## Partial Products Of An Array

### October 20, 2017

Our algorithm is to create two arrays, `left`

and `right`

, each containing the product of all the elements to the left (or right) of the current element, respectively. For instance, if the input array is (1 2 3 4 5), `left`

is (1 1 2 6 24) and `right`

is (120 60 20 5 1). Then the desired output is the pair-wise product of the `left`

and `right`

arrays:

(define (f xs) (let* ((len (length xs)) (left (take len (scanl * 1 xs))) (right (reverse (take len (scanl * 1 (reverse xs)))))) (map * left right)))

We make use of the convenient `scanl`

function from Haskell, which applies an operator successively to the elements of a list, accumulating partial results as it goes:

(define (scanl op base xs) (let loop ((xs xs) (base base) (zs (list base))) (if (null? xs) (reverse zs) (let ((z (op (car xs) base))) (loop (cdr xs) z (cons z zs))))))

For instance, `(scanl * 1 '(1 2 3 4 5))`

returns the list (1 1 2 6 24 120). Here are some examples:

> (f '(1 2 3 4 5)) (120 60 40 30 24) > (f '(5 3 4 2 6 8)) (1152 1920 1440 2880 960 720)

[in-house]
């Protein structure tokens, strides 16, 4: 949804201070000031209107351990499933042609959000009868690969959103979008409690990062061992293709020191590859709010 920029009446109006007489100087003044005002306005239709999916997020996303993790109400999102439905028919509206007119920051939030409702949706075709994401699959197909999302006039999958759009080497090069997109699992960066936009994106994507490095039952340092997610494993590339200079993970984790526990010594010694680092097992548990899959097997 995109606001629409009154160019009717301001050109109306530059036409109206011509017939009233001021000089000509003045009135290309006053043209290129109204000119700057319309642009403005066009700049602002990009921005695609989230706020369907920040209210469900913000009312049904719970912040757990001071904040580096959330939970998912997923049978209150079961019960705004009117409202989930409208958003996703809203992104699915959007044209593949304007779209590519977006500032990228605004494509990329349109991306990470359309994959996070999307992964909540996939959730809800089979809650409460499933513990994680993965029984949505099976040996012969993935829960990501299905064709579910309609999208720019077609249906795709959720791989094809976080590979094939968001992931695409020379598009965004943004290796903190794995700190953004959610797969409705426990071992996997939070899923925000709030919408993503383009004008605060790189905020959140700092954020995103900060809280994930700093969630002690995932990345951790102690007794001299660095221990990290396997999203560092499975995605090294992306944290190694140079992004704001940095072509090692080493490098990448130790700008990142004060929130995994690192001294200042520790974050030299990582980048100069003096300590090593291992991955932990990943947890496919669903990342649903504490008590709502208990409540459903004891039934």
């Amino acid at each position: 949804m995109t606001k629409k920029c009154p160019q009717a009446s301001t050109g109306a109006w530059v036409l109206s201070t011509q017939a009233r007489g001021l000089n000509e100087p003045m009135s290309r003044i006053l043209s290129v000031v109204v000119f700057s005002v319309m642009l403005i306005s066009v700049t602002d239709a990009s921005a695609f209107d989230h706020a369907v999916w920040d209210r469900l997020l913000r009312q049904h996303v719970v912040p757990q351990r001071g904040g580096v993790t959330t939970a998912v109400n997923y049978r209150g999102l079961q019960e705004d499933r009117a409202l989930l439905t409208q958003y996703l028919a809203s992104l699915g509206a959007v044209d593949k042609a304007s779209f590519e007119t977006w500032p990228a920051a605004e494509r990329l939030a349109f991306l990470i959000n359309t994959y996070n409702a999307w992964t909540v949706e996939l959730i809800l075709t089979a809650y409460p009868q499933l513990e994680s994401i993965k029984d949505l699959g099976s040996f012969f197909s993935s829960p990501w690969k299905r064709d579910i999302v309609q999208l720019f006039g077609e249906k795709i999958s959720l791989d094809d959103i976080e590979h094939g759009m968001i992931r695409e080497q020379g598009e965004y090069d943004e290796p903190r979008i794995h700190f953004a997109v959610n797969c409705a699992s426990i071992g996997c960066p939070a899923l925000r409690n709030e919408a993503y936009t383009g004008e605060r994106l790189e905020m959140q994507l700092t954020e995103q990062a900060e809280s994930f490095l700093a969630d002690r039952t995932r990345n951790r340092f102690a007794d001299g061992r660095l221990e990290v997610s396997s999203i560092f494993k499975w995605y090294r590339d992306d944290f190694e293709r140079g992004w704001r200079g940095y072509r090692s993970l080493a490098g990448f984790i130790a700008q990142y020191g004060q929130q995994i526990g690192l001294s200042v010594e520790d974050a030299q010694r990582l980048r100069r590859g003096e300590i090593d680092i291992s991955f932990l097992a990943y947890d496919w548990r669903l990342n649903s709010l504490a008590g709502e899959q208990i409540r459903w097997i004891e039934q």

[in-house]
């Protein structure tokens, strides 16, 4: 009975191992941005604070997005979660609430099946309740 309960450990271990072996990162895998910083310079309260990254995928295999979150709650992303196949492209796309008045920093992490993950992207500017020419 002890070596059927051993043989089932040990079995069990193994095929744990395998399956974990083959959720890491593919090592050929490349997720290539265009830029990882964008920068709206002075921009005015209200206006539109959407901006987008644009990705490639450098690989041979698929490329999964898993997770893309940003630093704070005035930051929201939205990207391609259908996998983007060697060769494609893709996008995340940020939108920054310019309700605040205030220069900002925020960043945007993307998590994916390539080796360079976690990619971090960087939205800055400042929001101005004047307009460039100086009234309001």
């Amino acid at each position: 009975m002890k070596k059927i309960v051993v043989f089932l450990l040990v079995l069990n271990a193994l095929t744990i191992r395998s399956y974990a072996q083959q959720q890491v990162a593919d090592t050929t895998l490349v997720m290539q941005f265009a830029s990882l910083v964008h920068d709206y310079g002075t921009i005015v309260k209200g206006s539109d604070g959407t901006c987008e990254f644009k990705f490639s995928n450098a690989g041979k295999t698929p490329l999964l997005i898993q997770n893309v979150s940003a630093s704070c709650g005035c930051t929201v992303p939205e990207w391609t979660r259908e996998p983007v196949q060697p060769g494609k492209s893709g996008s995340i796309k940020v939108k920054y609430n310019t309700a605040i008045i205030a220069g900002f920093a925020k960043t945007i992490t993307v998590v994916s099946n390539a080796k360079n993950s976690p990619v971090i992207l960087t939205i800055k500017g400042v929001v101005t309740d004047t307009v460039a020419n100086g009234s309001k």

You can run the program at https://ideone.com/fdr3oo.

Pages: 1 2

The algorithm is essentially the same as in the sample solution,

but this implementation exercises a few SRFI 133 procedures on

vectors.

Haskell also has

`scanr`

. Here’s my golfed version:a c solution by a noob:

Another Haskell solution that (it turns out) is almost identical to Graham Enos’ version. A minor difference is that I don’t use the init function, since tail will ensure that the second list is one element shorter than the first, so zipwith will never look at the last element of the first list.

Here’s a solution in x86 assembly.

Here’s a C program that calls the function.

Here’s example usage and output.

<

pre>

array:

[5, 3, 4, 2, 6, 8]

partial_products(array):

[1152, 1920, 1440, 2880, 960, 720]

<

pre>

Here’s the output again, hopefully formatted properly this time:

In Ruby.

Python 3, in the REPL.

a simple java solution below ..

//package com.mayank.randompractice;

import java.util.*;

public class CodeDay1_IDZ {

}

Simple recursive solution in Guile Scheme:

@Bavier: Very nice!

My solution:

array1 = [5, 3, 4, 2, 6, 8]

array2 = []

length = len(array1)

for i in range(length):

print(array2)

import java.util.*;

class partial_array_product {

public static void main(String args[]) {

Scanner in = new Scanner(System.in);

System.out.println("Please enter the size of your array : ");

int k = in.nextInt(), arr[] = new int[k], product = 1;

`}`